Description of patients with squamous cell carcinoma in the atypical squamous cells of undetermined significance/low-grade squamous intraepithelial lesion triage study.

Author(s): Atkins KA,  Jeronimo J,  Stoler MH,  ALTS Group

Journal: Cancer

Date: 2006 Aug 25

Major Program(s) or Research Group(s): BGCRG

PubMed ID: 16680733

PMC ID: not available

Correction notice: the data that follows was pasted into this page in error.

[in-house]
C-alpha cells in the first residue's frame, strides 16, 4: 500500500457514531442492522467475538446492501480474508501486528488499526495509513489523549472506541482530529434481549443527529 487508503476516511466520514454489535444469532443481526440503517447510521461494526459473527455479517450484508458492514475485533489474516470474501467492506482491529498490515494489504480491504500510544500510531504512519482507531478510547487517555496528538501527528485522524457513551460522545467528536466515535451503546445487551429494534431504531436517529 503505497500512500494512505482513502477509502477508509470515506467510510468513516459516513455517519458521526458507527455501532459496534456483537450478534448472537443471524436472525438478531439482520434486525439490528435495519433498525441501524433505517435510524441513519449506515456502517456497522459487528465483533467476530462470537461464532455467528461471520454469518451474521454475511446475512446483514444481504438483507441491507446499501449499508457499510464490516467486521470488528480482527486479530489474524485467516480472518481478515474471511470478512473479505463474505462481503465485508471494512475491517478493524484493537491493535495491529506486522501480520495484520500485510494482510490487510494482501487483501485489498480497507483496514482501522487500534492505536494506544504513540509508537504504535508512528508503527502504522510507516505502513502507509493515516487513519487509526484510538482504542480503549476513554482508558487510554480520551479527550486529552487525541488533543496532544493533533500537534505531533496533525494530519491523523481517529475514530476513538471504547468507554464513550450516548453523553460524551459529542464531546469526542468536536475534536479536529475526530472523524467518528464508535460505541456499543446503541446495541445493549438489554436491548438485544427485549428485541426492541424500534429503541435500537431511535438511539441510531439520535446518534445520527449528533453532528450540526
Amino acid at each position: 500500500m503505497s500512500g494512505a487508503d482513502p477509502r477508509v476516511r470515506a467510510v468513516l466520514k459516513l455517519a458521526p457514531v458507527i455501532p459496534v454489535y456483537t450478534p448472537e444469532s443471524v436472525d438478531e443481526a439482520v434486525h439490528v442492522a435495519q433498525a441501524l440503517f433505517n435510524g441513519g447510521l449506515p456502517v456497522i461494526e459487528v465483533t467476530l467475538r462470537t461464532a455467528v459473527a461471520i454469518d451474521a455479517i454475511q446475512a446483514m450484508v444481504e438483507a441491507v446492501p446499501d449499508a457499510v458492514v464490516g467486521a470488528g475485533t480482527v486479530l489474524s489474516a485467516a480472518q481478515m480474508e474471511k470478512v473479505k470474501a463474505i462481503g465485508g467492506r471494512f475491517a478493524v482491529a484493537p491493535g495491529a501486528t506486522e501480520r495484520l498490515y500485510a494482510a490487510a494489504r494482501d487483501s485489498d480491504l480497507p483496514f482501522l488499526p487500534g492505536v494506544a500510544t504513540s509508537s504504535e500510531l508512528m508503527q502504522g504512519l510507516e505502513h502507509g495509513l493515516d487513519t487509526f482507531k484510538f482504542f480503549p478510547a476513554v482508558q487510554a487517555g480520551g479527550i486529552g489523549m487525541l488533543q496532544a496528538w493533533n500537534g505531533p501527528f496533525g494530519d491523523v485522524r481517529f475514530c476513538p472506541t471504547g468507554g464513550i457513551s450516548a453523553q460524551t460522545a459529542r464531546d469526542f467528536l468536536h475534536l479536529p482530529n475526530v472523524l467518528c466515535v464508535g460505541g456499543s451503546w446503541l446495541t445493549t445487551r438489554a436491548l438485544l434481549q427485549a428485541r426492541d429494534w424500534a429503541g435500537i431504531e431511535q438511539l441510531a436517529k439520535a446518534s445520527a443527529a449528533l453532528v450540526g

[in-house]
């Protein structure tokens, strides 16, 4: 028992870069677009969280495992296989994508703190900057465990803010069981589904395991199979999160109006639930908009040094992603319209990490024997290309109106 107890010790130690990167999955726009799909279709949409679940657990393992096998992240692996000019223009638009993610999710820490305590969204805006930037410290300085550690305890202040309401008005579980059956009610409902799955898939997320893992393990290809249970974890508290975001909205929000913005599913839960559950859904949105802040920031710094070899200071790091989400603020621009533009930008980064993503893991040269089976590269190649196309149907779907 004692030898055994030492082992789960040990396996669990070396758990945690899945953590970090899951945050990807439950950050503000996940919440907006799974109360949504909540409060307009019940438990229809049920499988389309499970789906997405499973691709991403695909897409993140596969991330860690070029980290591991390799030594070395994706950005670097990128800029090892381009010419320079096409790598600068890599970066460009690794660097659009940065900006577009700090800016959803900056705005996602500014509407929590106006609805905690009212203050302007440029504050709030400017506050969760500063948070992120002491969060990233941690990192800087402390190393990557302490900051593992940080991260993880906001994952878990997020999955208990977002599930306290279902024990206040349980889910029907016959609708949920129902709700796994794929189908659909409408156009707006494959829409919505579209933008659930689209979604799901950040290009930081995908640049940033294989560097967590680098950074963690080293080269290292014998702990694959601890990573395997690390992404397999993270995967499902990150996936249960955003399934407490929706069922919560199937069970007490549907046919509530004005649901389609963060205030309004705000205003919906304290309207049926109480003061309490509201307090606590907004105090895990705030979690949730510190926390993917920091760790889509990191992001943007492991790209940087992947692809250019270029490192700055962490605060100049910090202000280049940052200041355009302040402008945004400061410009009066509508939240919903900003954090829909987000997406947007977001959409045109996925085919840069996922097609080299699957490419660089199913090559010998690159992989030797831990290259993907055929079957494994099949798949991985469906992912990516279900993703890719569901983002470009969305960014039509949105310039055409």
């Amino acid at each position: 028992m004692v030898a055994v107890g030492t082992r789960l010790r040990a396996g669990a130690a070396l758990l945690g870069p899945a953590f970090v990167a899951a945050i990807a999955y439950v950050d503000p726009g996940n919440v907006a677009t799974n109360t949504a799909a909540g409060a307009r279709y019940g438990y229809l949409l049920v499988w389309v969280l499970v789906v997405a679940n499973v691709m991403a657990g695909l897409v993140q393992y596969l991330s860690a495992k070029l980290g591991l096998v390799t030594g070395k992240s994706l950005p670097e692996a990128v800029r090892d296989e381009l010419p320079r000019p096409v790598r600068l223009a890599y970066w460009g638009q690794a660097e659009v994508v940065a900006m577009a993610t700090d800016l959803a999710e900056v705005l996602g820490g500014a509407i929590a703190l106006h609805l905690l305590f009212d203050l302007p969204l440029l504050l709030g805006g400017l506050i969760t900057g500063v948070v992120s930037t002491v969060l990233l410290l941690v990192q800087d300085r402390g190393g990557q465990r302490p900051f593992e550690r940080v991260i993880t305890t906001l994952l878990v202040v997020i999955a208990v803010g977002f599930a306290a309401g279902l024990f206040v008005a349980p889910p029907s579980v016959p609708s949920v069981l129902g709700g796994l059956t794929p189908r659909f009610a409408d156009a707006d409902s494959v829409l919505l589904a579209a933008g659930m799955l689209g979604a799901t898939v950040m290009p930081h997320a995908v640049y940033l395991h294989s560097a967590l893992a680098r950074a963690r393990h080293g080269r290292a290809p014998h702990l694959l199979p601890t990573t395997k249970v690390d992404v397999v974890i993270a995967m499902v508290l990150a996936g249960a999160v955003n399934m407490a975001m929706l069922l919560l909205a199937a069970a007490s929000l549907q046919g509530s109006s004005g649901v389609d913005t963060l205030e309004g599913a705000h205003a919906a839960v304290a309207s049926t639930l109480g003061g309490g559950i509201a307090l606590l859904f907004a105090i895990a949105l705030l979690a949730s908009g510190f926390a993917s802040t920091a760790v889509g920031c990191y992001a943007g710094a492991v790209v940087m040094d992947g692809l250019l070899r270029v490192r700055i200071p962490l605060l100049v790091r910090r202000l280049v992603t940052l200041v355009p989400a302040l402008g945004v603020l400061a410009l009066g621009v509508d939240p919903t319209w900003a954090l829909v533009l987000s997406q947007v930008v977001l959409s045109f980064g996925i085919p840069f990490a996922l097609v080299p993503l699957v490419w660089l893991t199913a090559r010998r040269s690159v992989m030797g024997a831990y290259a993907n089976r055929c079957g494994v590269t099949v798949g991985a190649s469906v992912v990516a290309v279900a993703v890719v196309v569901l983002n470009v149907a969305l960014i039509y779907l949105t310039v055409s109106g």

Abstract: BACKGROUND: The Atypical Squamous Cells of Undetermined Significance/Low-Grade Squamous Intraepithelial Lesion Triage Study (ALTS) accumulated information regarding conventional and liquid-based Papanicolaou (Pap) cytology, 2 kinds of human papillomavirus (HPV) DNA testing, cervicography, and colposcopically directed biopsy. The prevalence of squamous cell carcinoma in these women, the efficacy of tests, and the time to detection were reviewed. METHODS: The ALTS data base was reviewed for all women with invasive carcinoma. All results of colposcopy, HPV testing, cytology, biopsies, and cervigrams were reviewed for all women in the ALTS trial who were diagnosed with squamous cell carcinoma. RESULTS: There were 7 diagnoses of invasive cancer (all squamous cell) during the 2 years of the ALTS trial. Although the enrollment studies isolated many high-grade lesions, none of those results were diagnostic of the underlying carcinoma. CONCLUSIONS: The prevalence of squamous cell carcinoma in the setting of atypical squamous cells of undetermined significance or low-grade squamous intraepithelial lesion cytology interpretation appears to be low (approximately 1 per 1000 women in the ALTS trial). Many of the carcinomas were not visible on the ectocervix by cervicography or colposcopy, which may explain in part the paucity of atypical cells detected on the Pap tests and the finding that the presenting cytology, although abnormal, was never diagnostic of cancer. HPV DNA tests were positive in all 7 cancers. Type-specific testing identified HPV type 16 in 6 of 7 cancers and HPV type 18 in 1 of 7 cancers.